He tips them off to a tomb that’s been discovered that the mad tyrant is looking for and soon they’re off to beat him to it and fill their pouches with treasure. While there, Selim begins transcribing the story written along the tomb, which catches Van Hassel’s attention. Soon enough all three of them are on an adventure together looking for the third pillar of Hercules.
The story is wonderful. The new character adds plenty of drama in that he’s also a writer and begins writing about their adventure. This proves interesting when an old enemy of Delilah’s finds her due to the stories, but soon after she likes the attention and flattery. Selim has a problem with the embellishments that they’re taking with the story and would rather something resembling the truth be told. This causes some friction between them. Then there’s Van Hassel, who’s never trustworthy. Selim is constantly leary of him and at first so is Delilah. There’s a great scene in which they don’t speak out loud, but their faces say everything. Cliff still gives caption boxes to them to express what it is they’re communicating, but it’s damn near perfect without the boxes. It shows how well these two know each other, that they can hold a conversation without saying a world.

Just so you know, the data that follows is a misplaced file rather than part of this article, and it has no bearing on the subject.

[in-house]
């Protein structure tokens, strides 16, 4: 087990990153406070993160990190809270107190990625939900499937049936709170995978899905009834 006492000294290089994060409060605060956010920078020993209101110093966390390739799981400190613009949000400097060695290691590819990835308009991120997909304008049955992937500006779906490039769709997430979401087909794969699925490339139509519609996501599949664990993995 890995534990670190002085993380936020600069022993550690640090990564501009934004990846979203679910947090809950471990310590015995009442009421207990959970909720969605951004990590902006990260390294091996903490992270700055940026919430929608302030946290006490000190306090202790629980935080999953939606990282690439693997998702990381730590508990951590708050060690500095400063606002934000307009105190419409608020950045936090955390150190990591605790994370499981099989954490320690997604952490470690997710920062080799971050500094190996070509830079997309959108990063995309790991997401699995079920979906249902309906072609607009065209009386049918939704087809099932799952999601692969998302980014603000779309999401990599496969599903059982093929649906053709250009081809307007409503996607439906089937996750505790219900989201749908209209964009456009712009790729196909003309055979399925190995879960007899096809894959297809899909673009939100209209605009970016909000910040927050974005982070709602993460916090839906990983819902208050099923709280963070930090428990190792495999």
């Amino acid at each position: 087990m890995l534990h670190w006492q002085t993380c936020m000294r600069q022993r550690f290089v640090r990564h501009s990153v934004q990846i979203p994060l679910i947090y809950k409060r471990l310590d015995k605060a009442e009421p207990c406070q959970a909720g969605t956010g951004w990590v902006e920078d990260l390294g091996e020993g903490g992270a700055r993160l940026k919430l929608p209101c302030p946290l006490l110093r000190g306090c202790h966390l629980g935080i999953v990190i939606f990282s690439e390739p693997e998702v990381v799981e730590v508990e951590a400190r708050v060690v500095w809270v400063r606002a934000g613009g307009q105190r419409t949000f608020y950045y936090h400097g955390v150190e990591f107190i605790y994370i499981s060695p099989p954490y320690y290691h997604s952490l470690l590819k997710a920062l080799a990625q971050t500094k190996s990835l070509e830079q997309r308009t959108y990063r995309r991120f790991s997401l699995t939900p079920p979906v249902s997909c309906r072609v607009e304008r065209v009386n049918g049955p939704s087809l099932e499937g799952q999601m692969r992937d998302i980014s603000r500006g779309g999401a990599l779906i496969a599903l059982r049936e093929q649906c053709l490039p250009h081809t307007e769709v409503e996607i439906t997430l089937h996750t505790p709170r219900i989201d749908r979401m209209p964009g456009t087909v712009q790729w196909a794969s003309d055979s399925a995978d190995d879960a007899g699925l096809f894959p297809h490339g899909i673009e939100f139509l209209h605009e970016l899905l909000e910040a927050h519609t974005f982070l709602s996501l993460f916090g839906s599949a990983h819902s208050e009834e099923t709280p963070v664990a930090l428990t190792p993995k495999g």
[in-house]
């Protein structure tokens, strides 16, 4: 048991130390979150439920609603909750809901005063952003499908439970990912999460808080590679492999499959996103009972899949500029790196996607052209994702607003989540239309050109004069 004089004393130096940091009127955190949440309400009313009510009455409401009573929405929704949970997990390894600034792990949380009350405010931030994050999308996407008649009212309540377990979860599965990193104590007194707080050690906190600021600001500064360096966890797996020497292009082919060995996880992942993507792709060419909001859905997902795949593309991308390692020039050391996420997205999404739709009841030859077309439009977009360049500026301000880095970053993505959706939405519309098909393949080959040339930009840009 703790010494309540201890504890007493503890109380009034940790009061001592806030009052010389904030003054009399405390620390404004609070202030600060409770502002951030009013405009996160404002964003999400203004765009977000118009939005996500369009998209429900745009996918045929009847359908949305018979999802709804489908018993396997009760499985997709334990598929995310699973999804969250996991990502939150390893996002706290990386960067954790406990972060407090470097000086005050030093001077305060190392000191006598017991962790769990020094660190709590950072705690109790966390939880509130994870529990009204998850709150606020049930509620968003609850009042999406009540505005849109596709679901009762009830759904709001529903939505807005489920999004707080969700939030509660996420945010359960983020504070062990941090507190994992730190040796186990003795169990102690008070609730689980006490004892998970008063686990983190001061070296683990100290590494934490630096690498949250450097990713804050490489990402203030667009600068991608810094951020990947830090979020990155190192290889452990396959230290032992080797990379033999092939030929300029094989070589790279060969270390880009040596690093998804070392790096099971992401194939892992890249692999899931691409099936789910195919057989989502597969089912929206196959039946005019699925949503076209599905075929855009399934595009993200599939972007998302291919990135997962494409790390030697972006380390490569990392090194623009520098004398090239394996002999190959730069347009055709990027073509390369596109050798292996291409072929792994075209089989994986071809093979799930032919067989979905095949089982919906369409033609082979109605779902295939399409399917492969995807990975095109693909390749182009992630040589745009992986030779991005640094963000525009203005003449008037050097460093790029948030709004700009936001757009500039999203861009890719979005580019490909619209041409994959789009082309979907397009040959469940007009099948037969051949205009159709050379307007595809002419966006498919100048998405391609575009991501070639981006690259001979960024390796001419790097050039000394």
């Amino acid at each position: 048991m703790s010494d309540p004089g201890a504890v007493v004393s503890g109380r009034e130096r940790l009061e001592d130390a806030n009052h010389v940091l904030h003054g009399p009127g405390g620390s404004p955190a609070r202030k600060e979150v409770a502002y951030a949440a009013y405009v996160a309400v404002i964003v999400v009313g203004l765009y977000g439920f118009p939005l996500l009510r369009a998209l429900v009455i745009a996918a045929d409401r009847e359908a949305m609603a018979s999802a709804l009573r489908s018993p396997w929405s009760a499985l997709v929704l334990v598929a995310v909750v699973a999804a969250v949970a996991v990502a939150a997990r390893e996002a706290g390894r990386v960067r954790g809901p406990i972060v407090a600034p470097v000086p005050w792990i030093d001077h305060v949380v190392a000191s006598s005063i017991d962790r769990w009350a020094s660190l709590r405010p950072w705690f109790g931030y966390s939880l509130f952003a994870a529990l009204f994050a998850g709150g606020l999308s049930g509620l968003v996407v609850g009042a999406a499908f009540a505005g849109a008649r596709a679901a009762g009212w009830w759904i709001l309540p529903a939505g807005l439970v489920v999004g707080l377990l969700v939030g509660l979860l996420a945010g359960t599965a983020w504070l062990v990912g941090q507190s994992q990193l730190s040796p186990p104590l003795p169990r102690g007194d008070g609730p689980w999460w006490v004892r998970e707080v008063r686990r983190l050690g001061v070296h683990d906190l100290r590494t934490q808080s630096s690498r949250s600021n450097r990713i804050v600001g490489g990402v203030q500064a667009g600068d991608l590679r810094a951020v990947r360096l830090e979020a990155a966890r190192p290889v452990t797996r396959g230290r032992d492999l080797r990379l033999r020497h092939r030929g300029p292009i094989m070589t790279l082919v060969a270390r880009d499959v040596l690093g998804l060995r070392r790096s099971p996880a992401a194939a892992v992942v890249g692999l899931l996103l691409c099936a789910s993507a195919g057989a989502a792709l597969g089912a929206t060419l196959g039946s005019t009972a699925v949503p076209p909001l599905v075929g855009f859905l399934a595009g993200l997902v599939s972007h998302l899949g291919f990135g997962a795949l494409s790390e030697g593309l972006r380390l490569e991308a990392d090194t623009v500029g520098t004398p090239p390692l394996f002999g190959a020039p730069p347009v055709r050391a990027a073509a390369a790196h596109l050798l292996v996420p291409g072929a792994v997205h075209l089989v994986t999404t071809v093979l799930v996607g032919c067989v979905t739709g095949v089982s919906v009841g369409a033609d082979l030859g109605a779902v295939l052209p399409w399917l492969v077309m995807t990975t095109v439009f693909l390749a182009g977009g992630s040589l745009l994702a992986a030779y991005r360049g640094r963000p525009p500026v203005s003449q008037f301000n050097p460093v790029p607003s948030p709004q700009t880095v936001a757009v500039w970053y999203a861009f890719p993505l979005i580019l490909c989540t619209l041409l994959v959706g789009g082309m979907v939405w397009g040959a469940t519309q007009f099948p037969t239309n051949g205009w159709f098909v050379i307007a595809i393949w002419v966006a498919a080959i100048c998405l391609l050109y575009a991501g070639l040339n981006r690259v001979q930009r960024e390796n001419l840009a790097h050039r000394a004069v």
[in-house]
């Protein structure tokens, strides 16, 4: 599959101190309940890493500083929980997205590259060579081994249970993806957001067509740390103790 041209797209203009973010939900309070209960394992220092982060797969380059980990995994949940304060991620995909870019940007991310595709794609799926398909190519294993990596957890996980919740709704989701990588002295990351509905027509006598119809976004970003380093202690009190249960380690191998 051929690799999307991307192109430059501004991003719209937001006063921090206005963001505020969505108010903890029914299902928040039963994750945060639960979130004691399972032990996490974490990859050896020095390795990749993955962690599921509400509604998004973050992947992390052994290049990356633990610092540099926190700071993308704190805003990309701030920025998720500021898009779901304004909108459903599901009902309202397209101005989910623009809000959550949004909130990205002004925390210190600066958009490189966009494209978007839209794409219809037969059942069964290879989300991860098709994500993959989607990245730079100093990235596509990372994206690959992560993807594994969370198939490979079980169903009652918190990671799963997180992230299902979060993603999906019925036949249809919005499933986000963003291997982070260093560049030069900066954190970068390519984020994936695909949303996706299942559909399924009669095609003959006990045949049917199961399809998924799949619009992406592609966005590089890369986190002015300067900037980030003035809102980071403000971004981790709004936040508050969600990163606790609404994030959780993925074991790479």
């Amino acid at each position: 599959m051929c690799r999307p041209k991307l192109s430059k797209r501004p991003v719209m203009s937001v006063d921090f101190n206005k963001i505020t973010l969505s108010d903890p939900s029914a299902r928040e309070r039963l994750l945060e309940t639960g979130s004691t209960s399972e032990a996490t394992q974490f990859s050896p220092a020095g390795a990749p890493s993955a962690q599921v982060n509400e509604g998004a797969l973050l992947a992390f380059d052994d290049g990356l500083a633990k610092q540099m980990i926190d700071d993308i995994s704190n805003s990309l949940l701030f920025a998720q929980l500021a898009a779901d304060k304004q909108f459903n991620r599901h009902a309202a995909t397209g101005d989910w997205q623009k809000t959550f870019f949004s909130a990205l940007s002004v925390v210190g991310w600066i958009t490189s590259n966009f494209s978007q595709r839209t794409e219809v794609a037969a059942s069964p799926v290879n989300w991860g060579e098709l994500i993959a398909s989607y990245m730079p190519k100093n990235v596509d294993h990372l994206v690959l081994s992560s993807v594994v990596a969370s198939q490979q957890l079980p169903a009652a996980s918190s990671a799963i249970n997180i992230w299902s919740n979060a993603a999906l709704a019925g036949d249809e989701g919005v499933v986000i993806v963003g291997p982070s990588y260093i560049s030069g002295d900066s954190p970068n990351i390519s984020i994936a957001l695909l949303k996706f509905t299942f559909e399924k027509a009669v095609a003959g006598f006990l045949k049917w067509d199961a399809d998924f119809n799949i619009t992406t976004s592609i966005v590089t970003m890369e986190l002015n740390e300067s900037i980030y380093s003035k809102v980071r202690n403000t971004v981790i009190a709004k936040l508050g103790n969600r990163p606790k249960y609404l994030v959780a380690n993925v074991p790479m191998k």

What continues to be very strong with this story is the friendship between Delilah and Selim. It’s not romantic in the least, but instead the ultimate friendship. They have each other’s backs no matter what. They worry about it other like family which is refreshing and prevents unnecessary distractions to the story. Romance would ruin the chemistry of this book, but ever since the first volume Cliff has managed to build their friendship, making it stronger and stronger. They understand each other’s quirks and don’t necessarily like every aspect of the other's personality, but that’s what makes them come across as true friends.